WASHINGTON • US Ambassador to Japan and the daughter of the late president John F. Kennedy, Ms Caroline Kennedy, has been criticised for using her private e-mail for official business.
These latest revelations about a high-ranking diplomat were given greater resonance in the light of the scandal hanging over former secretary of state Hillary Clinton.
A report by the State Department's Office of Inspector General (OIG) into the management of the Tokyo embassy has tagged Ms Kennedy with a similar charge to the one dogging the White House candidate.
The report released on Tuesday said that "senior embassy staff, including the Ambassador, used personal e-mail accounts to send and receive messages containing official business".
"In addition, OIG identified instances where e-mails labelled 'Sensitive but Unclassified' were sent from, or received by, personal e-mail accounts," it said.
US State Department guidelines require staff to use official e-mail accounts - judged more secure - to send government business, which then form part of the historical and legal record of their posts.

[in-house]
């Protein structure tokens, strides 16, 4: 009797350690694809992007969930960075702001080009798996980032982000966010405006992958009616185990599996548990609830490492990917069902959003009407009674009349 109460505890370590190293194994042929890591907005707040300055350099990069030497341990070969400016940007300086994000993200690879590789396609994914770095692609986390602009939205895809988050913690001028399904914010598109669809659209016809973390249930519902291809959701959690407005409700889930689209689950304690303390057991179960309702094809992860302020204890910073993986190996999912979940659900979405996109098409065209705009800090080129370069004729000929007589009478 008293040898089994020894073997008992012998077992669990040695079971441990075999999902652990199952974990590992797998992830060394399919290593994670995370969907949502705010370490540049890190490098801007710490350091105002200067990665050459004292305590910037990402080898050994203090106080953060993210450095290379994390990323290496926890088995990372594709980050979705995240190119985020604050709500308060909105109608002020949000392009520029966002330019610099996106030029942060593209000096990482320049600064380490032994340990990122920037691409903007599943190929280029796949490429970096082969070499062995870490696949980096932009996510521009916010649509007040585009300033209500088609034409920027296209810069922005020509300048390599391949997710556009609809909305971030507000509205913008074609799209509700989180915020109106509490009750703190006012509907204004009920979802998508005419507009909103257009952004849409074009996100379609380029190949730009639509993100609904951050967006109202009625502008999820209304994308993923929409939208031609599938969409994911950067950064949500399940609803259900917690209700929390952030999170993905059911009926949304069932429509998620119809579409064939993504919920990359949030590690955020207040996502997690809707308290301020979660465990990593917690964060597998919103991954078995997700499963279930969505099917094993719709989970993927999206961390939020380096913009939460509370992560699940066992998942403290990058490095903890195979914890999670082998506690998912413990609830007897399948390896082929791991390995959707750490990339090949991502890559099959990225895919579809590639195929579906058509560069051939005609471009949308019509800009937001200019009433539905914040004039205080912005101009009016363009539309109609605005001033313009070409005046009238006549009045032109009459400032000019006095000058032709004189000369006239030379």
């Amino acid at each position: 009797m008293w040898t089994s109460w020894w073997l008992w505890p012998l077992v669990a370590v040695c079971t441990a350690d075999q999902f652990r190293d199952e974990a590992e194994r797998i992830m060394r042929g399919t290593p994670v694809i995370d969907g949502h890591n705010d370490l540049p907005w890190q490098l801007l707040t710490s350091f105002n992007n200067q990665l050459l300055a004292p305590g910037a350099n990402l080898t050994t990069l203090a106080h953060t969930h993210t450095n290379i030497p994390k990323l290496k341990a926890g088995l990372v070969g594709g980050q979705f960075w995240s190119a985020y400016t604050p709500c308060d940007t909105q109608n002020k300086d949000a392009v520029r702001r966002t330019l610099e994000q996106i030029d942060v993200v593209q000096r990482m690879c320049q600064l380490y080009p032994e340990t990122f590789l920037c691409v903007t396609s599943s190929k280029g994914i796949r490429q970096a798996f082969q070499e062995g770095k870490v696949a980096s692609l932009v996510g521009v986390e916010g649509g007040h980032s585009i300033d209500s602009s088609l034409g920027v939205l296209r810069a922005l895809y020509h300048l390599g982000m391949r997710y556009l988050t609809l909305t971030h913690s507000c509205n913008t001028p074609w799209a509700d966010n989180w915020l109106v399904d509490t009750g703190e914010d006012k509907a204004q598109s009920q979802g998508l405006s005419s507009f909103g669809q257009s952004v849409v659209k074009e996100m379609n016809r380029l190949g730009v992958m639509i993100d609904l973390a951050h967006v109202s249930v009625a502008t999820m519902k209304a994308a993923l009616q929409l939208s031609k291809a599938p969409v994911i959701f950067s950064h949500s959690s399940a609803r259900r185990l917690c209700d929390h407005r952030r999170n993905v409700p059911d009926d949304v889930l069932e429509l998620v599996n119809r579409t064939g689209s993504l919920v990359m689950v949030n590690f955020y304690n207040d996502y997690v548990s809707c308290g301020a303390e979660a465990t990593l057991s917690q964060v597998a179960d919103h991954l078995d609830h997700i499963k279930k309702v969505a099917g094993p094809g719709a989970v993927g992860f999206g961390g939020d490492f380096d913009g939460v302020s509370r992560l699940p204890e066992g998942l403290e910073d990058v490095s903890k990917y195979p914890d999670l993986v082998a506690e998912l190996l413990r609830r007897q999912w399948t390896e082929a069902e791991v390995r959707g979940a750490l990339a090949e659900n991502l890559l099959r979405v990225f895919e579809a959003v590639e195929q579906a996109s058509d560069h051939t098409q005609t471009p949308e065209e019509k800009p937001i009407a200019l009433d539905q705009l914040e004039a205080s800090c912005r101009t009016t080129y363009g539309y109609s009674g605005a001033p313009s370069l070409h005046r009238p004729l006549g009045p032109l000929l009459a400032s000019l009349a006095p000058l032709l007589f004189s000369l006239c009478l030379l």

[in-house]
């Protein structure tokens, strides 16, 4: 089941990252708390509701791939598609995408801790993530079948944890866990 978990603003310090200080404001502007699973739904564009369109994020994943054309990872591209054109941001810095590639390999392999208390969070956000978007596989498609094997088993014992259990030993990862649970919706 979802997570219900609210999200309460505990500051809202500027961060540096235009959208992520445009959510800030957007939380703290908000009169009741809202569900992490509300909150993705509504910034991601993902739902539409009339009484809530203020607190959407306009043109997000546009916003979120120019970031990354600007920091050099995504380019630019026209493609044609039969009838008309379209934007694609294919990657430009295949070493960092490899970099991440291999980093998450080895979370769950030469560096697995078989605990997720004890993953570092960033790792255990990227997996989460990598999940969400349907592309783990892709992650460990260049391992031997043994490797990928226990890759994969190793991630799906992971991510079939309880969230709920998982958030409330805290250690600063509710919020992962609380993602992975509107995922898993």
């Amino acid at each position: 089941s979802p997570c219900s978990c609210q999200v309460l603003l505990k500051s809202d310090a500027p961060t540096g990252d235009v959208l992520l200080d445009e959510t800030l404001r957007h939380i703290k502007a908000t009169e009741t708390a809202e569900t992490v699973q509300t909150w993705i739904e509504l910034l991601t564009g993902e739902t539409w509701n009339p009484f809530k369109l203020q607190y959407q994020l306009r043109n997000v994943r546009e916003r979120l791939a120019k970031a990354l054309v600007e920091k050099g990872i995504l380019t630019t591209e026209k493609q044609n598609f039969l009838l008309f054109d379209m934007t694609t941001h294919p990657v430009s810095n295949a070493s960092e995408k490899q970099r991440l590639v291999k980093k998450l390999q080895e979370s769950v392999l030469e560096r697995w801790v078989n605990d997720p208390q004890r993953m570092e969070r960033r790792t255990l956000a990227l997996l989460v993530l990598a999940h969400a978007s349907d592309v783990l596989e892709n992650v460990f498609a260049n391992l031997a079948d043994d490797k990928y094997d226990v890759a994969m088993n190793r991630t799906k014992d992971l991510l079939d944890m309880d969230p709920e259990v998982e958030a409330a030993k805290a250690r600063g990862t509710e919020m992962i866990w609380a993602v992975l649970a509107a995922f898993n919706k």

During her term leading the department between 2009 and 2013, Ms Clinton departed from this protocol, and used a personal server and private account for all e-mail. She has since handed over around half of the e-mails from the server to the department, so that they could judge whether they should be classified or made public.
But she has come under intense criticism for potentially exposing official business to hackers, and allegations that the 30,000 or so e-mails that she reportedly had wiped from the server could contain compromising material.
Ms Kennedy, a political appointee of President Barack Obama and not a career diplomat, will not face the same level of scrutiny as Ms Clinton, but the breach is further embarrassment for the US State Department.